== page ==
The first federal execution in the United States for more than 17 years is placed to go ahead in Indiana on Monday carrying out a ruling by an appeal court.
The execution of convicted murderer Daniel Lewis Lee had been blocked on Friday by a federal judge.
This came after family members of the victims sought a delay, saying they feared attending in person could expose them to coronavirus.
But the government appealed and the injunction was overturned.
The 7th US Circuit Court of Appeal said no federal statute or regulation gave the victims the right to attend the execution.
The family members are going to appeal to the Supreme Court.
- How US death penalty capital changed its mind
- US government death penalty move draws sharp criticism
Lee, a one-time white supremacist who tortured and killed a family group of three before dumping their bodies in a lake, had originally been scheduled for execution in December. His case was delayed after the courts blocked the death sentence from being completed.
Earlene Peterson, whose daughter, granddaughter and son-in-law were killed by Lee, has opposed the execution.
“It would shame my daughter,” she told CNN a year ago, “that someone has to die for her.”
Lee’s planned execution is certainly one of four that were scheduled for July and August. All four men are convicted of killing children.
Federal and state executions – what’s the big difference?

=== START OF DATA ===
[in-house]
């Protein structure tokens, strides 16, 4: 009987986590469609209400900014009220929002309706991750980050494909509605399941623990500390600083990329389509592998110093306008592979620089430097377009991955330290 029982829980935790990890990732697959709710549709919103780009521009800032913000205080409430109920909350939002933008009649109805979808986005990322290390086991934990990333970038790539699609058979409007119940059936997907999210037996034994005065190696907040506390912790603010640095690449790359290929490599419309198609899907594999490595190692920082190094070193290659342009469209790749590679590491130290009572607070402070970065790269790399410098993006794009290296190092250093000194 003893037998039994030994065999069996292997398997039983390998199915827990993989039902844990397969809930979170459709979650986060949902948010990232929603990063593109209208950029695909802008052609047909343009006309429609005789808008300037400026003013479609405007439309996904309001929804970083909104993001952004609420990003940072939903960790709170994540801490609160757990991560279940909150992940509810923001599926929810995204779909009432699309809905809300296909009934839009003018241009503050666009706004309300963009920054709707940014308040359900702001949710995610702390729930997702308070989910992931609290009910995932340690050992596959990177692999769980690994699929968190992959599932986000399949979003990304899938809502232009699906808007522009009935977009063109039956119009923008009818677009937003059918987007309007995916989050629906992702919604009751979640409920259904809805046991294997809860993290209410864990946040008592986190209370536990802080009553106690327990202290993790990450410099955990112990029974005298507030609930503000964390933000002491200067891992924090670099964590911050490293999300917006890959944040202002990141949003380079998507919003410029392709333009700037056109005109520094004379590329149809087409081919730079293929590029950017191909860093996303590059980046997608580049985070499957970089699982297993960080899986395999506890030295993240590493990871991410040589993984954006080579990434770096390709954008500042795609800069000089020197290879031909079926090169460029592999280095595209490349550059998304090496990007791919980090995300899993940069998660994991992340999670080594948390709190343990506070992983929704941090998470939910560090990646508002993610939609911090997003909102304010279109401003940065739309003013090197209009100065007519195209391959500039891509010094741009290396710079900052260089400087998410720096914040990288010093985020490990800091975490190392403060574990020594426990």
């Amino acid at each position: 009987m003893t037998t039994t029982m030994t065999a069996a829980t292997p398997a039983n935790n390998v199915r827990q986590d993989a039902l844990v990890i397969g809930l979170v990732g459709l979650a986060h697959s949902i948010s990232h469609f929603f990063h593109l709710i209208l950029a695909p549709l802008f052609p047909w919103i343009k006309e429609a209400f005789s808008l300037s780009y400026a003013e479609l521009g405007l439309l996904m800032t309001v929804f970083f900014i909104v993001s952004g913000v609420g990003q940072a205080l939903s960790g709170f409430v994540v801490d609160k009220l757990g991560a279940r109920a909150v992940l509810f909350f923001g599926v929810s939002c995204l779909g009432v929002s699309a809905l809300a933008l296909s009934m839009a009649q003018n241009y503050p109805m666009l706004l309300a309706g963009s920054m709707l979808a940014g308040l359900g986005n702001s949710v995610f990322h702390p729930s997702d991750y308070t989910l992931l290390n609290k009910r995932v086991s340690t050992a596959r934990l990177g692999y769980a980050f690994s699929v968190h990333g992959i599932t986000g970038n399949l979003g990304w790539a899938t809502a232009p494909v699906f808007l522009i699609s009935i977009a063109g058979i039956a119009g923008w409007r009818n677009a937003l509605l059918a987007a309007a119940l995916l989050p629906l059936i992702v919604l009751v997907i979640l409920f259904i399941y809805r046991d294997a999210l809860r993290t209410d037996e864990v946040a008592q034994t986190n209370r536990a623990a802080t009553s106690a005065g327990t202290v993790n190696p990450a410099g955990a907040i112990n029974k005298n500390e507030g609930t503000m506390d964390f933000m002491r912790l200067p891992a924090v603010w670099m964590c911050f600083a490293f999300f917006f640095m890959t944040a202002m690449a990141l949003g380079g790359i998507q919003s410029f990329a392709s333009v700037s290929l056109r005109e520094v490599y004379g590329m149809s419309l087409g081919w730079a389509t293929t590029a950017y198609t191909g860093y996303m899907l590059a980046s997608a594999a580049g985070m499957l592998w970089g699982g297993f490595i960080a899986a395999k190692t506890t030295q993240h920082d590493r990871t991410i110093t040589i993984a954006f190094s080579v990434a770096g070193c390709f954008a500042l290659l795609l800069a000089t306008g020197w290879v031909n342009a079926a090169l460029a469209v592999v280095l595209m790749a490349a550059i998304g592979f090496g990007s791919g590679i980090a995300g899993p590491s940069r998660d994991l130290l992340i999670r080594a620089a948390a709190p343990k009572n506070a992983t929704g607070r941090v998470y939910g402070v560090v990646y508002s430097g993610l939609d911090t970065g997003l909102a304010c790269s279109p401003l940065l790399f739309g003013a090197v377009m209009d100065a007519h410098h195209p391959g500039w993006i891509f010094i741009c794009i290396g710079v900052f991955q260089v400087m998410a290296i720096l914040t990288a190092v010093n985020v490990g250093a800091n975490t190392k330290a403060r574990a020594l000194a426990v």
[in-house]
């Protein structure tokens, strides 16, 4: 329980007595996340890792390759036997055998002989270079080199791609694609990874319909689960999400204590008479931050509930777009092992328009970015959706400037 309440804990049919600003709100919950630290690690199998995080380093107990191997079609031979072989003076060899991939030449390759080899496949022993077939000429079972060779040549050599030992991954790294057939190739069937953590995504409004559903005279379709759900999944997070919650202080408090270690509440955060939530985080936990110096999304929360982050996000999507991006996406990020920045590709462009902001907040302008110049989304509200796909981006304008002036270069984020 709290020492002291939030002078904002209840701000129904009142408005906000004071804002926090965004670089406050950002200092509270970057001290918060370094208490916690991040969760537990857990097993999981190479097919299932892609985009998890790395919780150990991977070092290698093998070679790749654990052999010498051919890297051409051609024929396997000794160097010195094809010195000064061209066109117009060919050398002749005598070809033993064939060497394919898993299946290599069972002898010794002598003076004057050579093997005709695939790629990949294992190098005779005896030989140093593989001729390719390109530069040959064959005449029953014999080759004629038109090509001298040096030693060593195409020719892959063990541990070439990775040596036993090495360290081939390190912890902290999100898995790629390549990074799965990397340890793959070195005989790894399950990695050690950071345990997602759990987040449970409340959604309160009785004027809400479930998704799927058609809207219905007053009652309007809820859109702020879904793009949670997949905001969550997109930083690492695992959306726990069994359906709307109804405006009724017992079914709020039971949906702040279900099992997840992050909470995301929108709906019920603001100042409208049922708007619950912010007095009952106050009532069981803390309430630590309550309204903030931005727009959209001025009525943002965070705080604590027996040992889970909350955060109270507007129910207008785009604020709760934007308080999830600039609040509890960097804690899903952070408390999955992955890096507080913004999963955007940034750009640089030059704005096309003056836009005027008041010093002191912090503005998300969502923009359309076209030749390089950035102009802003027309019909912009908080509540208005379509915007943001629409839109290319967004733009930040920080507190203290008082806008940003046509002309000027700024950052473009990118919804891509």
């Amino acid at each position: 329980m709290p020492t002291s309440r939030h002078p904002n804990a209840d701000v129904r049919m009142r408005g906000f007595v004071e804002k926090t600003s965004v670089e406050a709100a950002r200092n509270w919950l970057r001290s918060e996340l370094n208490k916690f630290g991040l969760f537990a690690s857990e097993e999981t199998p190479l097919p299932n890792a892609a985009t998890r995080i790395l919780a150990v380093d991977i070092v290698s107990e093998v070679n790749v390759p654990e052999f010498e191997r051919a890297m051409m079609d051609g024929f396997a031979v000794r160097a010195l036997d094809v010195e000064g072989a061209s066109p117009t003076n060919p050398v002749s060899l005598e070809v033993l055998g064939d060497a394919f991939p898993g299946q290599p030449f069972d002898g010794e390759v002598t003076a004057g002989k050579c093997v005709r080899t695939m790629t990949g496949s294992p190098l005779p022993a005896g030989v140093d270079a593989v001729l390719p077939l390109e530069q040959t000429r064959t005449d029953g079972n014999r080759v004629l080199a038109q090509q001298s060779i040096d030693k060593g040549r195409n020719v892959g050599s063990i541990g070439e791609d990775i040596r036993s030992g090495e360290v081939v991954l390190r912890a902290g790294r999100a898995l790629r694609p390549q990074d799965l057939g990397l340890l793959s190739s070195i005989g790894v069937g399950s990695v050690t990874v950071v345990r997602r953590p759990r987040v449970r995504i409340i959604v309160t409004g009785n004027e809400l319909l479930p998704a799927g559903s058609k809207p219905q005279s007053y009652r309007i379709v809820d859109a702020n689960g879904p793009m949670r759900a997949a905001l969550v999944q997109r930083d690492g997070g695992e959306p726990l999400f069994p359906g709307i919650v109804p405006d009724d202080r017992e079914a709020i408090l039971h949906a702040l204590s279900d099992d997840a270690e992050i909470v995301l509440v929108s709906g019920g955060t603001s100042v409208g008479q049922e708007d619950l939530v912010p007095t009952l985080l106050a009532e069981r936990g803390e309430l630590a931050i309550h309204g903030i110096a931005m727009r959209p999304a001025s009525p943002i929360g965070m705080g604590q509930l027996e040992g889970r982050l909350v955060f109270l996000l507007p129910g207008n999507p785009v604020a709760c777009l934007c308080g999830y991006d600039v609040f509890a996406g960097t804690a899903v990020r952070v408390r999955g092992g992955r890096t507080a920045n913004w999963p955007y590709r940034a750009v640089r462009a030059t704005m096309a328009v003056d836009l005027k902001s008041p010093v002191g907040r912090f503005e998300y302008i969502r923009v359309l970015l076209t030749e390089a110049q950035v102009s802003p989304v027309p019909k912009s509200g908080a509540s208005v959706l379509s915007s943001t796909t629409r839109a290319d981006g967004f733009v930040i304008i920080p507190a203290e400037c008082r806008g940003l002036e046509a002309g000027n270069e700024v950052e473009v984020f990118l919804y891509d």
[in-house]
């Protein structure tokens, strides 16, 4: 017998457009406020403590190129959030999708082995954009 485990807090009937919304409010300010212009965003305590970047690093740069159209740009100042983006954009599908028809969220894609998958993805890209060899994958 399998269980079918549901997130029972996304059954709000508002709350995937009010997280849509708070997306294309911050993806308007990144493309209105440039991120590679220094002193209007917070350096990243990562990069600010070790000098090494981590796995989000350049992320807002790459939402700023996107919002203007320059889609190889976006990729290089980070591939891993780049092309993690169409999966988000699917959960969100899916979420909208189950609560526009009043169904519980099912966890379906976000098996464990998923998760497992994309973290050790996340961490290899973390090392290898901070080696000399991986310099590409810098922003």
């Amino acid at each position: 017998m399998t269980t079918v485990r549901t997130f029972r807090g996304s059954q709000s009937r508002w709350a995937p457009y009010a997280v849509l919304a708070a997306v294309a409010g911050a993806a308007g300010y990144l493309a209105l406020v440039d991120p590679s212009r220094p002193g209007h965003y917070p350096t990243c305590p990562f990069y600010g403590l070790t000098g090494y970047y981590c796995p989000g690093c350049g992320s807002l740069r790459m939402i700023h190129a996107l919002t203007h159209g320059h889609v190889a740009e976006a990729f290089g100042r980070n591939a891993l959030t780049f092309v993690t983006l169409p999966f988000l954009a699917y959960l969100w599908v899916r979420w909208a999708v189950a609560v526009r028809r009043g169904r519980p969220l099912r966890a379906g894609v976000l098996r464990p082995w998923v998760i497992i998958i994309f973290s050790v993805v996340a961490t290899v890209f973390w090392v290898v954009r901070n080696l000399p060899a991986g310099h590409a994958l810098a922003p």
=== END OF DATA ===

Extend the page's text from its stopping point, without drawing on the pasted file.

Under the US justice system, crimes could be tried either in federal courts – at a national level – or state courts, at a regional level.
Certain crimes, such as for example counterfeiting currency or mail theft, are automatically tried at a federal level, as are cases where the United States is a party or those that involve constitutional violations. Others are tried in federal courts on the basis of the severity of the crimes.
The death penalty was outlawed at state and federal level by way of a 1972 Supreme Court decision that cancelled all existing death penalty statutes.
A 1976 Supreme Court decision reinstated the death penalty to a number of states and in 1988 the us government passed legislation that made the death penalty available again at a federal level.
According to data collected by the Death Penalty Information Center, 78 individuals were sentenced to death in federal cases between 1988 and 2018 but only three have since been executed. There are 62 inmates currently on federal death row.